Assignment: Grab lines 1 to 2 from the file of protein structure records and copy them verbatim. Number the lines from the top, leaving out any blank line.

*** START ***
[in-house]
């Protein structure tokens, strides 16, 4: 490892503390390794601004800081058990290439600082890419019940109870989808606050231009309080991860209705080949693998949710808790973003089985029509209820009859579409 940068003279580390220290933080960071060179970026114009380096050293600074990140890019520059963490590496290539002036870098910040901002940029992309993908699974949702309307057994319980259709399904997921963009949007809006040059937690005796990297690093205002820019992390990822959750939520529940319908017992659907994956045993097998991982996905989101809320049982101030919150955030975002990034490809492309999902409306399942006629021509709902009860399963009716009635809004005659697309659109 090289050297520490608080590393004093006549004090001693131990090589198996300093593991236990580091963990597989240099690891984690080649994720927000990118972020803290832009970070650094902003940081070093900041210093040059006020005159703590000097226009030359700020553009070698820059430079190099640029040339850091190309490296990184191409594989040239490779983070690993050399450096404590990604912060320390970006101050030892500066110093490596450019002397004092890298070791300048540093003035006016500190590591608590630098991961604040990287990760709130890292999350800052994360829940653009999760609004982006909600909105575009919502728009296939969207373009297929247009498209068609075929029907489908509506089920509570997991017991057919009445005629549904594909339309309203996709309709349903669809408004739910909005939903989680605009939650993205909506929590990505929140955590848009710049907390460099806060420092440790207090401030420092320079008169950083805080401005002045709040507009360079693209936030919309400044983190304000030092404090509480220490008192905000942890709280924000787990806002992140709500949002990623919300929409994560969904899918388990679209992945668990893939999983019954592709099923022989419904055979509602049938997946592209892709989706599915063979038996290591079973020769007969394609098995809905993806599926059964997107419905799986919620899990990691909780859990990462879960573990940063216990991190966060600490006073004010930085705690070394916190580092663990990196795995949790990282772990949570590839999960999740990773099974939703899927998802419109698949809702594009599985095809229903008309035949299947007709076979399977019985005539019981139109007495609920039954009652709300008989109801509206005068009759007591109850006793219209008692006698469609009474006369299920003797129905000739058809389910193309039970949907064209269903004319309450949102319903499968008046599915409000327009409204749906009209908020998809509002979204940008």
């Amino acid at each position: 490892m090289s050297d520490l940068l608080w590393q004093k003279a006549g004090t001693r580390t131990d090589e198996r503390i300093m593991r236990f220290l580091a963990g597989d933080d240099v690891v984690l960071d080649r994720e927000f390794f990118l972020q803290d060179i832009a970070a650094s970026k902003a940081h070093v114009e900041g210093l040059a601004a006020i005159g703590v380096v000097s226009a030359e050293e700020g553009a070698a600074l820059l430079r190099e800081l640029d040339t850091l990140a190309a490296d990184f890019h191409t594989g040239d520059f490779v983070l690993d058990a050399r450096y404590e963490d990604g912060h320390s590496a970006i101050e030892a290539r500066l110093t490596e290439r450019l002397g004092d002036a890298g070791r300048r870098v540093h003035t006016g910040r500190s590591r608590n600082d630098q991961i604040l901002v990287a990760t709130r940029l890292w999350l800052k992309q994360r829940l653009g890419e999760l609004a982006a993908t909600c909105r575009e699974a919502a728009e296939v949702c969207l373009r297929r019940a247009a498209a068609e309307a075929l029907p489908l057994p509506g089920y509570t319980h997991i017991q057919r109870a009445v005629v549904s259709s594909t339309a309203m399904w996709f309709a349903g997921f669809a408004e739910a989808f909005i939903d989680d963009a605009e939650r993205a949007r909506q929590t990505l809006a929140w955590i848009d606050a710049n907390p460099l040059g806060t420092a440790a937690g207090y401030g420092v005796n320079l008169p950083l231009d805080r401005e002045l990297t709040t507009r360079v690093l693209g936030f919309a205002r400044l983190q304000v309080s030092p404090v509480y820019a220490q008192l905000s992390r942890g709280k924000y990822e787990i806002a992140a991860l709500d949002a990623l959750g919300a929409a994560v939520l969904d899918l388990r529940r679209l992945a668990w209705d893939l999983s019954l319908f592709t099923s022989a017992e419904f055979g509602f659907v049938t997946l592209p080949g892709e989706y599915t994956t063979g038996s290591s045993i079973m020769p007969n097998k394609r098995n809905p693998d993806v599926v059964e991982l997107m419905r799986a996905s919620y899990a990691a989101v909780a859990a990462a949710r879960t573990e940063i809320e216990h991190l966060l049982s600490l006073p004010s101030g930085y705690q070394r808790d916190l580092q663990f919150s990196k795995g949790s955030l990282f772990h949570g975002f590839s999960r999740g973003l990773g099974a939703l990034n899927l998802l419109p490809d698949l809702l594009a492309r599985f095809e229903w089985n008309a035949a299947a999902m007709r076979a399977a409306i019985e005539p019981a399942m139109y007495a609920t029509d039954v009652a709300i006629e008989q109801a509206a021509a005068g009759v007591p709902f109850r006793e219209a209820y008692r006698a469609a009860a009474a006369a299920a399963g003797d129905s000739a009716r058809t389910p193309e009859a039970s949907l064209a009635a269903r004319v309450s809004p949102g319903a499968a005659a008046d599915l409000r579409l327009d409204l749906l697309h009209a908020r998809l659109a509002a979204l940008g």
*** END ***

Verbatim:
[in-house]
């Protein structure tokens, strides 16, 4: 490892503390390794601004800081058990290439600082890419019940109870989808606050231009309080991860209705080949693998949710808790973003089985029509209820009859579409 940068003279580390220290933080960071060179970026114009380096050293600074990140890019520059963490590496290539002036870098910040901002940029992309993908699974949702309307057994319980259709399904997921963009949007809006040059937690005796990297690093205002820019992390990822959750939520529940319908017992659907994956045993097998991982996905989101809320049982101030919150955030975002990034490809492309999902409306399942006629021509709902009860399963009716009635809004005659697309659109 090289050297520490608080590393004093006549004090001693131990090589198996300093593991236990580091963990597989240099690891984690080649994720927000990118972020803290832009970070650094902003940081070093900041210093040059006020005159703590000097226009030359700020553009070698820059430079190099640029040339850091190309490296990184191409594989040239490779983070690993050399450096404590990604912060320390970006101050030892500066110093490596450019002397004092890298070791300048540093003035006016500190590591608590630098991961604040990287990760709130890292999350800052994360829940653009999760609004982006909600909105575009919502728009296939969207373009297929247009498209068609075929029907489908509506089920509570997991017991057919009445005629549904594909339309309203996709309709349903669809408004739910909005939903989680605009939650993205909506929590990505929140955590848009710049907390460099806060420092440790207090401030420092320079008169950083805080401005002045709040507009360079693209936030919309400044983190304000030092404090509480220490008192905000942890709280924000787990806002992140709500949002990623919300929409994560969904899918388990679209992945668990893939999983019954592709099923022989419904055979509602049938997946592209892709989706599915063979038996290591079973020769007969394609098995809905993806599926059964997107419905799986919620899990990691909780859990990462879960573990940063216990991190966060600490006073004010930085705690070394916190580092663990990196795995949790990282772990949570590839999960999740990773099974939703899927998802419109698949809702594009599985095809229903008309035949299947007709076979399977019985005539019981139109007495609920039954009652709300008989109801509206005068009759007591109850006793219209008692006698469609009474006369299920003797129905000739058809389910193309039970949907064209269903004319309450949102319903499968008046599915409000327009409204749906009209908020998809509002979204940008």